How To Make a Pillow From Vintage Linens
I LOVE parts and pieces of vintage linens! Most of us have doilies, embroideries, old quilt parts and various linens from our mothers, grandmothers, aunts and maybe just found treasures from long ago. I’ll take you on a “how to” journey so that you might be able to bring those pieces out of their drawers and make them into something usable and memorable. Let’s go!
This particular piece began with an unfinished block of applique. I was given a bag of treasures from a friend, who felt that I would be the best ‘keeper’ of her grandmothers’ linens. I would guess these fabrics to be from the 1930’s or 40’s. Baskets with flowers have long been a popular pattern for quilters. When I find a one block wonder, it makes me think the maker made one and then said, “boy I’ll never do that again!” LOL!!
This block is about 20″ square. It was relatively clean so there was no need to give it a bath. If a piece has stains, I like to give it a soak in Retro Clean. You can see from my work table that I am NOT a tidy girl. I usually have multiple projects going at the same time! Plus, I like to pull out everything that might work with a piece.
The first thing I knew for sure, was that I wanted to use a bag of reproduction fabrics I had picked up at a garage sale. Yes, 5o cents for all this!!
I always like to share the back of a piece because you see the real work of the original maker.
I started by cutting 4 strips that are 1 1/2″ wide. I wanted a simple border using colors from the appliqued flowers. These are not the same fabrics, but they blend nicely.
I also wanted to bring in some of the hundreds of doilies I own. Who has doilies?? I’m guessing LOTS of you! Seems our ancestors loved to crochet, tat, and do all sorts of lace work. I will be the first to admit that I will never use them all in my lifetime, but I do admire them and the hours of work that someone put into making them!
I put them around the perimeter of the block and cut them, yes, I cut them. Trust me, it’s OK! Lightening will not strike you 😉
I sprayed each doily with some 505 temporary baste spray. This way they would stay where I placed them until I could get them sewn onto the block.
With right sides together, I stitched the border to the block, catching in the doilies.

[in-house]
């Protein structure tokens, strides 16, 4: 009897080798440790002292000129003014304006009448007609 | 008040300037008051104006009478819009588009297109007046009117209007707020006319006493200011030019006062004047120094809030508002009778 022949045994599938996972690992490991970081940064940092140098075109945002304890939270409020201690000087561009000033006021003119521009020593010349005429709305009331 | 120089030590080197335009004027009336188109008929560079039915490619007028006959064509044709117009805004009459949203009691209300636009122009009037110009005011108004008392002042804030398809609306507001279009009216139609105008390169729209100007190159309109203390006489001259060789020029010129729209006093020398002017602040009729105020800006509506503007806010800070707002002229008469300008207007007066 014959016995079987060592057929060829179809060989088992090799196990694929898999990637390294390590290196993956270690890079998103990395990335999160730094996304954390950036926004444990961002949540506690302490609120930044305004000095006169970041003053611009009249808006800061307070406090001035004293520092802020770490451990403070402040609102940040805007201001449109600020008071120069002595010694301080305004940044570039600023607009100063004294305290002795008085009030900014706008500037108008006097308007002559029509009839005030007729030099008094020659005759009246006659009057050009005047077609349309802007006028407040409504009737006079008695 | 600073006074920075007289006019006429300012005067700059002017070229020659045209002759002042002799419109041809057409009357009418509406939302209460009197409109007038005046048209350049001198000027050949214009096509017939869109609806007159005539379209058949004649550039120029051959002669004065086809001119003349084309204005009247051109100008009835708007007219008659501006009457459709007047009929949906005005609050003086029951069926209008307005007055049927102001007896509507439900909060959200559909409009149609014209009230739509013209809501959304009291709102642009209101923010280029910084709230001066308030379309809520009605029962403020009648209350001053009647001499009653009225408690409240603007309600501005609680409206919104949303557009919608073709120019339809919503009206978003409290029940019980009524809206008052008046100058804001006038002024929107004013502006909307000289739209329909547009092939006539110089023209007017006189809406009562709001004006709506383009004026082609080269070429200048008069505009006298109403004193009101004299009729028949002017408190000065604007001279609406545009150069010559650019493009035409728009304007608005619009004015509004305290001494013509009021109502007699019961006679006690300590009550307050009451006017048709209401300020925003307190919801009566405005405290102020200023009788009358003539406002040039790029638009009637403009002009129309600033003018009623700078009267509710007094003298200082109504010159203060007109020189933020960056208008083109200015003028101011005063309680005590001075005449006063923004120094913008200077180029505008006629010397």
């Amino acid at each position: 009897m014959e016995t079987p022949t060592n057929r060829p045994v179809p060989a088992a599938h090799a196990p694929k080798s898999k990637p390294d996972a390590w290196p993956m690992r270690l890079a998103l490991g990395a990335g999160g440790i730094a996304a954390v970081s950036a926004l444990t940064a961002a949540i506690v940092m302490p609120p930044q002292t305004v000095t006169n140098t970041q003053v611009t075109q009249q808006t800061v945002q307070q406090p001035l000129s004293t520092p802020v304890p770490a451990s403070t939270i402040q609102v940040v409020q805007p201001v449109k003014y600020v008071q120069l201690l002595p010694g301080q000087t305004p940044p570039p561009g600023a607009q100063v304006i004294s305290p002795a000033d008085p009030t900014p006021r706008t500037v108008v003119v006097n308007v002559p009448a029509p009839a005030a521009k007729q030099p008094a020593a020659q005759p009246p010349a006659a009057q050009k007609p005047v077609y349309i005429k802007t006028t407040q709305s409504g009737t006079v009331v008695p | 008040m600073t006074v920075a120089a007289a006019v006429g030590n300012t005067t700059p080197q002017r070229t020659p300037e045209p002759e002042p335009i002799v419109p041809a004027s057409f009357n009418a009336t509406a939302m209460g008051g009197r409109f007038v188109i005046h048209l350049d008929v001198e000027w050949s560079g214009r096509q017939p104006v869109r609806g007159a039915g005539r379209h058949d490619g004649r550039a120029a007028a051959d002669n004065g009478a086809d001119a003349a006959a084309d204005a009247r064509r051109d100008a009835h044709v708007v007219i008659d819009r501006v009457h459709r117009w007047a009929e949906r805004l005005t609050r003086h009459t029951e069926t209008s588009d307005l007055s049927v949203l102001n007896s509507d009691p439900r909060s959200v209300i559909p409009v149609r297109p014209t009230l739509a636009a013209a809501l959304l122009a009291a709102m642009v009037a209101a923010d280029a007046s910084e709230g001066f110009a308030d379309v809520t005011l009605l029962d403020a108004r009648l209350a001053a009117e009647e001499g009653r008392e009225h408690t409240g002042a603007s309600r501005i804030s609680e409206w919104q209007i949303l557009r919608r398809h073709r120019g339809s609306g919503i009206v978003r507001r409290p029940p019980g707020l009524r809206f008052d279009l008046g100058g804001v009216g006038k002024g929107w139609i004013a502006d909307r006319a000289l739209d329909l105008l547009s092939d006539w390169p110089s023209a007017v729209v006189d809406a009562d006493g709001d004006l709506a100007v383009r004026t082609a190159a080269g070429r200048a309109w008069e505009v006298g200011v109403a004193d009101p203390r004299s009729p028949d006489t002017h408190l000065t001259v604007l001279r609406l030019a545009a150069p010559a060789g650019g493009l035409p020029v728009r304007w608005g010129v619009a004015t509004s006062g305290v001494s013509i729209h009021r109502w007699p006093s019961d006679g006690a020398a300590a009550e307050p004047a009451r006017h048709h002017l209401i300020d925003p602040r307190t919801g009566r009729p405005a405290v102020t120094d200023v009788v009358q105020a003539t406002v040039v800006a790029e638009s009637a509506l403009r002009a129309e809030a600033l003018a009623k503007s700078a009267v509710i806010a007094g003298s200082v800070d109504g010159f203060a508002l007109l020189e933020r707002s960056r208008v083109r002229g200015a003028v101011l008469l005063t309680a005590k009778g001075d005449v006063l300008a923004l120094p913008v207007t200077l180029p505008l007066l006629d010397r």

Working around the piece, I stitched each strip to make a frame around the block and envelope the doilies.
I put a total of three small borders to frame this piece. I ditch stitched them on my domestic machine and then put the piece on my longarm to do the quilting. Any of this work can be done on a domestic or longarm machine, but I wanted to try out my new, notched rulers, so I worked on the longarm to finish this piece. These rulers are ONLY for use on the longarm because the hopping foot nestles in the notch of the ruler and gives complete control around the applique shapes.
Before I start to free motion quilt anything, I stabilize the entire piece by outlining each and every applique and embroidered line. This gives definition to the block. Now I’m ready for the fun, quilting!
This photo shows the definition created when the outlining is finished. While I outlined, I also went into a few of the flower centers and leaves. I always to try to work in an area while I’m there, that way there are less starts and stops and I am able to do a continuous stitch line.
Here are a few technical details of this piece. I quilt on a Handi Quilter Fusion, longarm machine. I used a layer of Hobbs Heirloom 80/20 batting and my thread is Glide, 60 wt, color Cream, by Fil-Tec.
At this point, I changed to the Glide foot. This may be my most used tool! It glides over crochet, applique, anything that is not flat on the surface. A few other machine brands have their version of this foot. Check with your dealer to see if your machine has one! Even on my Bernina, I have a disc type foot that I think they call an echo foot. This can be used with great ease over doilies and embroideries.
I used my favorite pebble, spiral mix and when the entire piece was finished, I added a few pearls and glass beads to pull down the trim edges. I rarely stitch down an edge as I like to save that for embellishing.
When I make the back of a pillow, I also use batting to give the finished pillow a sturdy structure.
I put together a few pieces of fabric, sandwiched with batting and a piece of muslin for the backing, then quilted on my domestic machine with a random wave. I think it makes a great texture and is super simple!
I’ve made an envelope pillow with this one. If you’ve not seen that done, check YouTube for a tutorial. They are super easy and go together almost quicker than a regular pillow. Put the right sides together and then stitch around the perimeter.
Turn inside out and there you have it! A usable, beautiful, heirloom pillow, with possibly a lot of sentimental value if you’ve used your family treasures!
I used a Hobbs pillow form for a very quick fill!
I hope this inspires you to pull some things out of your drawers and closets and create something to use from your parts and pieces of vintage linens. There is a challenge and a thrill that come from these creations. More than anything else, HAVE FUN!